Monday, November 2, 2009

Dark side of social network monitization

Basically I really want to repost this article that I've seen floating around today:

We've been talking a lot about the sort of issues that surround emergent social networks, but usually we adopt a really positive approach to the way the changes they bring. The most notable other disadvantage we brought up was a brief mention to the MIT study that claimed it could identify sexuality based on a persons facebook network.
This article provides an interesting look at the space that exists in the borderland between digital social networking and unabashed capitalism. The conclusion that is most consistent with our class so far would seem to be that the high number of users (read: large n) and rapid response time makes finding and exploiting the cracks in the system not only faster but more profitable. A follow up question that we have argued around but never really addressed is the question of "who, if anyone, needs to take responsibility for these new digital spaces?" One extreme might suggest no regulations and let the free market sort it out, but I don't find this conclusion very likely given our current skepticism of the markets. A second option might be our pretty classic appeal to government intervention; however, I think that past regulations, for example those concerning internet betting and gambling sort of revealed the fallacy that one government could regulate the global Internet in anyway. A third and more interesting option arises in the social networking/monetized content case that doesn't necessarily exist in the gambling/betting case. Because in this case social networking sites, like facebook or myspace, are acting as platforms for the games that are monetizing content, mafia wars or farmville, there is actually an opportunity for the platform to act as a regulator.
Some of the follow up stories on the blog post I've linked suggest that facebook made some changes to their advertising regulations in July, but the author is clearly arguing that that isn't enough. So that seems to be the question, if no regulation/free market solves is out of the question and the government is out of the question can we expect facebook, a profit oriented company, to make choices that protect the consumer at the cost of advertising revenue?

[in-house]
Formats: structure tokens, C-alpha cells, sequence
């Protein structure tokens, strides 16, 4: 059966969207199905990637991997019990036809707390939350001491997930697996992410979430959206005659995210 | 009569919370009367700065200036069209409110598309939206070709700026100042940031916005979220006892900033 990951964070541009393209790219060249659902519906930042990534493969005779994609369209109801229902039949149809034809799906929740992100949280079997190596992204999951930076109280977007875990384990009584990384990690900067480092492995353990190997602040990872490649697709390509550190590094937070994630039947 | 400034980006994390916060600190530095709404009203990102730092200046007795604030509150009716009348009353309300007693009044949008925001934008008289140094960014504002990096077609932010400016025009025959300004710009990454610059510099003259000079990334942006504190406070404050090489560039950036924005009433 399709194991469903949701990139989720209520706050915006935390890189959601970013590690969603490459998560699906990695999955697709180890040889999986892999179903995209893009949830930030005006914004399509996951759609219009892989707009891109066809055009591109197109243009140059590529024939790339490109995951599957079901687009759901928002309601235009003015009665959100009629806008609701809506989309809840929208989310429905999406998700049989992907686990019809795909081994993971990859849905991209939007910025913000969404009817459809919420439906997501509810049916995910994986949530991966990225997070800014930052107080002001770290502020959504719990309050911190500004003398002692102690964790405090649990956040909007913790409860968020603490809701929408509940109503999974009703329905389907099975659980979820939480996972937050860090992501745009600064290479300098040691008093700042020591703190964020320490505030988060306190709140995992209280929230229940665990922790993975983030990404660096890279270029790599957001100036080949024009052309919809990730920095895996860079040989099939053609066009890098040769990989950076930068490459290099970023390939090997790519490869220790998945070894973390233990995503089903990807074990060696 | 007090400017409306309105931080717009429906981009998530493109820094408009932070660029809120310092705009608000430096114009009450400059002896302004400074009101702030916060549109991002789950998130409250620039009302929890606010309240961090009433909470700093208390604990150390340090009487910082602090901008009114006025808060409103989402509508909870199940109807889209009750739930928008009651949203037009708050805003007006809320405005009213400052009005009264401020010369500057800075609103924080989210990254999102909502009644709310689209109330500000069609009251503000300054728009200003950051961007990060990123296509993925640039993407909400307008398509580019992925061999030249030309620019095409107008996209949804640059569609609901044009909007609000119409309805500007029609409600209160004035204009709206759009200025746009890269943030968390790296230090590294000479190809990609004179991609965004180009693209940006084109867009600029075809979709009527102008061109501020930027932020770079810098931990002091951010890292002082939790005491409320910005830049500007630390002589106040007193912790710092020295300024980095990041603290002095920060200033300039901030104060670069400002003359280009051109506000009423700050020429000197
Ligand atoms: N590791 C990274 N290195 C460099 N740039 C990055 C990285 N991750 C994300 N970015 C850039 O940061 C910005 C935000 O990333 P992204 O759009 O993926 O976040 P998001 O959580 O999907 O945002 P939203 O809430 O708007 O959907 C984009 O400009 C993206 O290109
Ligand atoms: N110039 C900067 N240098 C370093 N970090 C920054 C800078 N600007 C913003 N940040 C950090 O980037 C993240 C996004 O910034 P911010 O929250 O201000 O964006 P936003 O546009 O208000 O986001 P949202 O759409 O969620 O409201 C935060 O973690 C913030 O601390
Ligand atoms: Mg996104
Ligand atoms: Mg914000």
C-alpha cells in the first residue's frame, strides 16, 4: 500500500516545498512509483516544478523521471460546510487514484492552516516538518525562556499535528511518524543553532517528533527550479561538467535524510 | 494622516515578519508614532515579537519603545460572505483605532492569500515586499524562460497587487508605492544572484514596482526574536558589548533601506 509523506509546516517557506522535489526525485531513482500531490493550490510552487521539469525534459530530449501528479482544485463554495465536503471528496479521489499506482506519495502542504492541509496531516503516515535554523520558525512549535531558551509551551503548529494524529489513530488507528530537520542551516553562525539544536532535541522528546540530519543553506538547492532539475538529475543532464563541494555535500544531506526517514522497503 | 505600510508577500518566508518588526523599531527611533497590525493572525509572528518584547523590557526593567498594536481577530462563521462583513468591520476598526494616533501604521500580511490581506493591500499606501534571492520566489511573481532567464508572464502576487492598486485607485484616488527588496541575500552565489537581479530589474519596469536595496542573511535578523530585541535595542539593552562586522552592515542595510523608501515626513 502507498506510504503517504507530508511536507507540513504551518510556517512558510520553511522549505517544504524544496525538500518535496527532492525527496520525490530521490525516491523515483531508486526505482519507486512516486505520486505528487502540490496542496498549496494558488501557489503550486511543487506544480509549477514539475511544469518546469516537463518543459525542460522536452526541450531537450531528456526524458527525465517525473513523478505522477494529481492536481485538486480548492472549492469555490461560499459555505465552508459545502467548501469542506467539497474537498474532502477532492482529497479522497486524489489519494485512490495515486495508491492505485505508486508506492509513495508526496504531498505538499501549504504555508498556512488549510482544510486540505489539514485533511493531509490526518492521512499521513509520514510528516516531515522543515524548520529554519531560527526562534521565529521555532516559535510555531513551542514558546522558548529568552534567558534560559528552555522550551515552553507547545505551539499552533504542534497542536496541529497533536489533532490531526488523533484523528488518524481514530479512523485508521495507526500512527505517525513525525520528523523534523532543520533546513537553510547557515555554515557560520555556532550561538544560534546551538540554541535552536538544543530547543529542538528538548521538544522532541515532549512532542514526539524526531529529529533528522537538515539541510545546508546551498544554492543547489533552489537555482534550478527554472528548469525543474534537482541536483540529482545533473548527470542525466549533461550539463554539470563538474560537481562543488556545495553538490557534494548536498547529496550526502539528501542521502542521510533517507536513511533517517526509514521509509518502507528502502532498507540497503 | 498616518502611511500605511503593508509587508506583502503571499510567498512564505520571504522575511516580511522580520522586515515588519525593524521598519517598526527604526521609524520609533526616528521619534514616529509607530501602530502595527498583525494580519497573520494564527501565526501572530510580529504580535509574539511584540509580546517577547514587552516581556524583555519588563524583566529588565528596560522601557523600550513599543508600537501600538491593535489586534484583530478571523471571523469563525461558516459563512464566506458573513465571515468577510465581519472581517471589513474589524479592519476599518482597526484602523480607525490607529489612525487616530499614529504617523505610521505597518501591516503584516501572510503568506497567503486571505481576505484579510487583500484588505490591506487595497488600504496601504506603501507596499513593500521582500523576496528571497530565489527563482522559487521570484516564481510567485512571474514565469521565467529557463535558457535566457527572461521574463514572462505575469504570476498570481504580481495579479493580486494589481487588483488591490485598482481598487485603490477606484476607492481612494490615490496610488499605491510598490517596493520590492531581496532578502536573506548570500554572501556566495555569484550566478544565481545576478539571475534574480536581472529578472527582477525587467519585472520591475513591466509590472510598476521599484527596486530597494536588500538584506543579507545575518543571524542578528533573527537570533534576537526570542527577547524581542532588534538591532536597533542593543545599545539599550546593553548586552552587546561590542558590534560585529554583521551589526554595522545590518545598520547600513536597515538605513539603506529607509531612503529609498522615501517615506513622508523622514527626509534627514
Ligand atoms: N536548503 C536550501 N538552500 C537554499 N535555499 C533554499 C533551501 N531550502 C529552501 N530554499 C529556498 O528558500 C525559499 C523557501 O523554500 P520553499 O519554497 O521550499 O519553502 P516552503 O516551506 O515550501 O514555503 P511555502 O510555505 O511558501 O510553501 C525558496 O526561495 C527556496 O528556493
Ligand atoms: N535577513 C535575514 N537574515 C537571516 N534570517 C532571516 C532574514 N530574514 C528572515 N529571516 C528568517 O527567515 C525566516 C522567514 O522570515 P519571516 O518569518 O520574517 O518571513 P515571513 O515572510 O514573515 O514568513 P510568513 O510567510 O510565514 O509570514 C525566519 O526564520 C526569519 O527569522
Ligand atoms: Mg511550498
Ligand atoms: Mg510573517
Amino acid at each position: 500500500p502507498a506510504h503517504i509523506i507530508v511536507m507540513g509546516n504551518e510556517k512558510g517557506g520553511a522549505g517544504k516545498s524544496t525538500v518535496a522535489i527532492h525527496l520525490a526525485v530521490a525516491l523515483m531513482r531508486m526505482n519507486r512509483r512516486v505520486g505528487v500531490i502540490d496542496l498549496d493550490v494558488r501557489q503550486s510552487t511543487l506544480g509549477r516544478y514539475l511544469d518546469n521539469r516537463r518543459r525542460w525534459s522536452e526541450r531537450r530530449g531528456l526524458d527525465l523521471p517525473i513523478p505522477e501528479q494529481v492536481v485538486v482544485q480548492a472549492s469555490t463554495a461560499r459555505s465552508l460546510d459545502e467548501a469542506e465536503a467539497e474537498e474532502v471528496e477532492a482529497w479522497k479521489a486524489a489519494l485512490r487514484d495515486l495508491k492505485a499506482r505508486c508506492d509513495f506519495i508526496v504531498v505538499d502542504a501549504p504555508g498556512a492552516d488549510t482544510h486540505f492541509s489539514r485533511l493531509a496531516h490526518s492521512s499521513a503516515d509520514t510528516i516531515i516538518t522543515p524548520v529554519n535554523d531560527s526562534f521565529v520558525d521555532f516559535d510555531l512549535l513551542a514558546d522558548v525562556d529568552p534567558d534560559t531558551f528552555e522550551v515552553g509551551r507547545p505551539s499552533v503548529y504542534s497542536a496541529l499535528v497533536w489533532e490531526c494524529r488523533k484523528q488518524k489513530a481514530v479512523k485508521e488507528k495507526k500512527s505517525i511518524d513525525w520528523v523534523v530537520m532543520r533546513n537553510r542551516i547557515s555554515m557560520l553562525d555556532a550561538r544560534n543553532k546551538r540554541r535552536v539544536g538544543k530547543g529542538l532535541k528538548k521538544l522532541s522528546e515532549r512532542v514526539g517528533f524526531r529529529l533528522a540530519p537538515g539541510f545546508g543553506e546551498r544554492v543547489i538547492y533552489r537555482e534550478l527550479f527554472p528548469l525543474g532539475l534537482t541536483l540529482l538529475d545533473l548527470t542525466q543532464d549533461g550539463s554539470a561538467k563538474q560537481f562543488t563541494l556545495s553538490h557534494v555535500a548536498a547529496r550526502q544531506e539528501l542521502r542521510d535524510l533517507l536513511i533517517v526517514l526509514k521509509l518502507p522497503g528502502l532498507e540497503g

1. WOW. I actually have friends that play those games, so I sent them that article. I think that the video was incredibly eye-opening in particular.

    And, yes, I have a total distaste for "let the market sort itself out," like I think a lot of people do, especially right now. But, in my opinion, the "market sorting itself out" just makes for uncontrollable corruption. It's kind of sad, actually...

    You bring up some good points. Thanks so much for sharing!!

  2. Today I heard a fun-fact that I feel pertains to the basis of the article and your post.

    At the time when VHS And ED-Beta were fighting to gain control of the movie viewing industry, it was one simple factor that helped VHS take the crown. VHS decided they would endorse pornography films, and Beta decided they would not. This ultimately became the deciding factor in who would monopolize the market and Beta failed.

    I feel like companies will sell the sludge and market unethically because there is no longer any incentive to run a business ethically. Cyber-space creates a shield in which shame cannot penetrate. Those who feel no shame can extort the measly facebook lovers who have absolutely no desire to do a background check on the game creators that provide them with such joy and distraction material.

    I think you pose an interesting question, and I like how you said the platform could be used as the regulator. I guess we will have to wait and see.

    Very interesting thank you!

  3. Kyle, unfortunately I think that the kind of shamelessness isn't made possible by the internet...that kind of behavior has always been around in the form of white collar crime. And unfortunately, both online and white collar crime seems to be just as unpoliced. Yet, somehow, if you download a song illegally, that's a different story. Sigh.